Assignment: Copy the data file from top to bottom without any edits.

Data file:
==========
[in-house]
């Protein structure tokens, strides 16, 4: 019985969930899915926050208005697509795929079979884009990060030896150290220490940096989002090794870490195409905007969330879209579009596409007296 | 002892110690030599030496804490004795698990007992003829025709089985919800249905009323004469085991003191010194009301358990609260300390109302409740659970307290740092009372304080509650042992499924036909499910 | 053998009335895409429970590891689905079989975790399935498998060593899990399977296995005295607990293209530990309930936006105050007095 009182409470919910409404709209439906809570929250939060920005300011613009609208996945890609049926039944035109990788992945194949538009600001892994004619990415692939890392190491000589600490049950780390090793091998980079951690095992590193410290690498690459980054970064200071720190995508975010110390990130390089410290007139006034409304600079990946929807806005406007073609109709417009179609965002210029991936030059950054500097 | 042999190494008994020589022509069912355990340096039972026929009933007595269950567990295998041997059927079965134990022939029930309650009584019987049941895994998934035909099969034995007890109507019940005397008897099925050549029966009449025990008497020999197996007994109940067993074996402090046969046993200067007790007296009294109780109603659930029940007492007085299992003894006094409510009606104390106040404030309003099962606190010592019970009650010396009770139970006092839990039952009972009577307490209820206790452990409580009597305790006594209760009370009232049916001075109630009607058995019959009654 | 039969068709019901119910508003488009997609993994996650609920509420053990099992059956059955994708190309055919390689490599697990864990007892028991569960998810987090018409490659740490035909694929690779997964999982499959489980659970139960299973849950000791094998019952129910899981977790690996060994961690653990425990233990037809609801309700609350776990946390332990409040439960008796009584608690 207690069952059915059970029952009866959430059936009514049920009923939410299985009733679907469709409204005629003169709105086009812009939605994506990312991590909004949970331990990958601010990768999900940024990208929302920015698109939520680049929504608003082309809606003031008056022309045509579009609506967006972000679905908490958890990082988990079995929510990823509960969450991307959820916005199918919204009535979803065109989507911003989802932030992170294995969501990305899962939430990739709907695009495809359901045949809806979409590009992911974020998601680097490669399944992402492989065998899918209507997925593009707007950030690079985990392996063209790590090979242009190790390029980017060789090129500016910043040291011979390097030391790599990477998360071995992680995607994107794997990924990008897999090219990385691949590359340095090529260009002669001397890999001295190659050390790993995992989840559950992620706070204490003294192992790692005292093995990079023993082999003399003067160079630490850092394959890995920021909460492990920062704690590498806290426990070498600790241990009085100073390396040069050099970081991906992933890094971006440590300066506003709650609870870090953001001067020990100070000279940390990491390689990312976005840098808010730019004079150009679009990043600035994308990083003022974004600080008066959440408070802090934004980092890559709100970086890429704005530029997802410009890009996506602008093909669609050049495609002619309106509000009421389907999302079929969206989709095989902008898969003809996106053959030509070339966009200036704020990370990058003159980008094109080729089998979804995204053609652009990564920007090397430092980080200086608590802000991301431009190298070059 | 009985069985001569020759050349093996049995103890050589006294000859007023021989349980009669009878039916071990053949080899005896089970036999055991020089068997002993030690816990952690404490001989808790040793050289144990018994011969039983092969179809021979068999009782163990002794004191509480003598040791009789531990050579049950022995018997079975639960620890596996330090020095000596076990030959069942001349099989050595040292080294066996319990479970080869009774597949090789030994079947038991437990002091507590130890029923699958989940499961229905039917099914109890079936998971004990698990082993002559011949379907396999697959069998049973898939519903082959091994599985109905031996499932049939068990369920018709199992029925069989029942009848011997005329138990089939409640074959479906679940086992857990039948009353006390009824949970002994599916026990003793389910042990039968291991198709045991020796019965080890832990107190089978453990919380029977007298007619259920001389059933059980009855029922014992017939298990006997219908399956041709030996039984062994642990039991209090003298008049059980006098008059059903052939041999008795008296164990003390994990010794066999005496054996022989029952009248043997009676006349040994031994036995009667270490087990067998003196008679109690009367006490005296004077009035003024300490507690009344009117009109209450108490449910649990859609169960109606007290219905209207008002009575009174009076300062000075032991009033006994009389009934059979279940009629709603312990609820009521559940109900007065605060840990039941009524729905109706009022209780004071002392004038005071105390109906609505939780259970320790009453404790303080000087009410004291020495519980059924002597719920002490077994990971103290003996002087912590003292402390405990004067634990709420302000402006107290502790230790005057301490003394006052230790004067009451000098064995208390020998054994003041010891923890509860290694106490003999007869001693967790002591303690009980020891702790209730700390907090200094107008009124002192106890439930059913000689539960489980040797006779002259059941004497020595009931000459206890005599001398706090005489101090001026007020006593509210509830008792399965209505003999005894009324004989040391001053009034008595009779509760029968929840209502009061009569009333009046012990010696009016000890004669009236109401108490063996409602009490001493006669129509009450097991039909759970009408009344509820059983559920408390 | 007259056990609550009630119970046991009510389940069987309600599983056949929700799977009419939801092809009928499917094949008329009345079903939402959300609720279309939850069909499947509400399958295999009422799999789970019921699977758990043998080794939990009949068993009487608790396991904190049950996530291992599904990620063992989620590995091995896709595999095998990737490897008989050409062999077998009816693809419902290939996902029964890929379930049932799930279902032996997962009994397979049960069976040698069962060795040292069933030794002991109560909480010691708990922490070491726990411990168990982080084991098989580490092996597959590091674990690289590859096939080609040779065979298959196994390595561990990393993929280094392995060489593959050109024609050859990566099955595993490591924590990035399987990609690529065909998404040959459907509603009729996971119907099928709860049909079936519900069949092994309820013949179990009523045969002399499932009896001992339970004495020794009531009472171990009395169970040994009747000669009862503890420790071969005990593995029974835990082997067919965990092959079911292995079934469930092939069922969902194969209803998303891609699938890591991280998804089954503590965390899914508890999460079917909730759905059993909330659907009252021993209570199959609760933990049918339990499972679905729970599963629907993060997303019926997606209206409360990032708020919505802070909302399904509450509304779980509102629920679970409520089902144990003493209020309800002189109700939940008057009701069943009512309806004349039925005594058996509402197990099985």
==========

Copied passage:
[in-house]
């Protein structure tokens, strides 16, 4: 019985969930899915926050208005697509795929079979884009990060030896150290220490940096989002090794870490195409905007969330879209579009596409007296 | 002892110690030599030496804490004795698990007992003829025709089985919800249905009323004469085991003191010194009301358990609260300390109302409740659970307290740092009372304080509650042992499924036909499910 | 053998009335895409429970590891689905079989975790399935498998060593899990399977296995005295607990293209530990309930936006105050007095 009182409470919910409404709209439906809570929250939060920005300011613009609208996945890609049926039944035109990788992945194949538009600001892994004619990415692939890392190491000589600490049950780390090793091998980079951690095992590193410290690498690459980054970064200071720190995508975010110390990130390089410290007139006034409304600079990946929807806005406007073609109709417009179609965002210029991936030059950054500097 | 042999190494008994020589022509069912355990340096039972026929009933007595269950567990295998041997059927079965134990022939029930309650009584019987049941895994998934035909099969034995007890109507019940005397008897099925050549029966009449025990008497020999197996007994109940067993074996402090046969046993200067007790007296009294109780109603659930029940007492007085299992003894006094409510009606104390106040404030309003099962606190010592019970009650010396009770139970006092839990039952009972009577307490209820206790452990409580009597305790006594209760009370009232049916001075109630009607058995019959009654 | 039969068709019901119910508003488009997609993994996650609920509420053990099992059956059955994708190309055919390689490599697990864990007892028991569960998810987090018409490659740490035909694929690779997964999982499959489980659970139960299973849950000791094998019952129910899981977790690996060994961690653990425990233990037809609801309700609350776990946390332990409040439960008796009584608690 207690069952059915059970029952009866959430059936009514049920009923939410299985009733679907469709409204005629003169709105086009812009939605994506990312991590909004949970331990990958601010990768999900940024990208929302920015698109939520680049929504608003082309809606003031008056022309045509579009609506967006972000679905908490958890990082988990079995929510990823509960969450991307959820916005199918919204009535979803065109989507911003989802932030992170294995969501990305899962939430990739709907695009495809359901045949809806979409590009992911974020998601680097490669399944992402492989065998899918209507997925593009707007950030690079985990392996063209790590090979242009190790390029980017060789090129500016910043040291011979390097030391790599990477998360071995992680995607994107794997990924990008897999090219990385691949590359340095090529260009002669001397890999001295190659050390790993995992989840559950992620706070204490003294192992790692005292093995990079023993082999003399003067160079630490850092394959890995920021909460492990920062704690590498806290426990070498600790241990009085100073390396040069050099970081991906992933890094971006440590300066506003709650609870870090953001001067020990100070000279940390990491390689990312976005840098808010730019004079150009679009990043600035994308990083003022974004600080008066959440408070802090934004980092890559709100970086890429704005530029997802410009890009996506602008093909669609050049495609002619309106509000009421389907999302079929969206989709095989902008898969003809996106053959030509070339966009200036704020990370990058003159980008094109080729089998979804995204053609652009990564920007090397430092980080200086608590802000991301431009190298070059 | 009985069985001569020759050349093996049995103890050589006294000859007023021989349980009669009878039916071990053949080899005896089970036999055991020089068997002993030690816990952690404490001989808790040793050289144990018994011969039983092969179809021979068999009782163990002794004191509480003598040791009789531990050579049950022995018997079975639960620890596996330090020095000596076990030959069942001349099989050595040292080294066996319990479970080869009774597949090789030994079947038991437990002091507590130890029923699958989940499961229905039917099914109890079936998971004990698990082993002559011949379907396999697959069998049973898939519903082959091994599985109905031996499932049939068990369920018709199992029925069989029942009848011997005329138990089939409640074959479906679940086992857990039948009353006390009824949970002994599916026990003793389910042990039968291991198709045991020796019965080890832990107190089978453990919380029977007298007619259920001389059933059980009855029922014992017939298990006997219908399956041709030996039984062994642990039991209090003298008049059980006098008059059903052939041999008795008296164990003390994990010794066999005496054996022989029952009248043997009676006349040994031994036995009667270490087990067998003196008679109690009367006490005296004077009035003024300490507690009344009117009109209450108490449910649990859609169960109606007290219905209207008002009575009174009076300062000075032991009033006994009389009934059979279940009629709603312990609820009521559940109900007065605060840990039941009524729905109706009022209780004071002392004038005071105390109906609505939780259970320790009453404790303080000087009410004291020495519980059924002597719920002490077994990971103290003996002087912590003292402390405990004067634990709420302000402006107290502790230790005057301490003394006052230790004067009451000098064995208390020998054994003041010891923890509860290694106490003999007869001693967790002591303690009980020891702790209730700390907090200094107008009124002192106890439930059913000689539960489980040797006779002259059941004497020595009931000459206890005599001398706090005489101090001026007020006593509210509830008792399965209505003999005894009324004989040391001053009034008595009779509760029968929840209502009061009569009333009046012990010696009016000890004669009236109401108490063996409602009490001493006669129509009450097991039909759970009408009344509820059983559920408390 | 007259056990609550009630119970046991009510389940069987309600599983056949929700799977009419939801092809009928499917094949008329009345079903939402959300609720279309939850069909499947509400399958295999009422799999789970019921699977758990043998080794939990009949068993009487608790396991904190049950996530291992599904990620063992989620590995091995896709595999095998990737490897008989050409062999077998009816693809419902290939996902029964890929379930049932799930279902032996997962009994397979049960069976040698069962060795040292069933030794002991109560909480010691708990922490070491726990411990168990982080084991098989580490092996597959590091674990690289590859096939080609040779065979298959196994390595561990990393993929280094392995060489593959050109024609050859990566099955595993490591924590990035399987990609690529065909998404040959459907509603009729996971119907099928709860049909079936519900069949092994309820013949179990009523045969002399499932009896001992339970004495020794009531009472171990009395169970040994009747000669009862503890420790071969005990593995029974835990082997067919965990092959079911292995079934469930092939069922969902194969209803998303891609699938890591991280998804089954503590965390899914508890999460079917909730759905059993909330659907009252021993209570199959609760933990049918339990499972679905729970599963629907993060997303019926997606209206409360990032708020919505802070909302399904509450509304779980509102629920679970409520089902144990003493209020309800002189109700939940008057009701069943009512309806004349039925005594058996509402197990099985």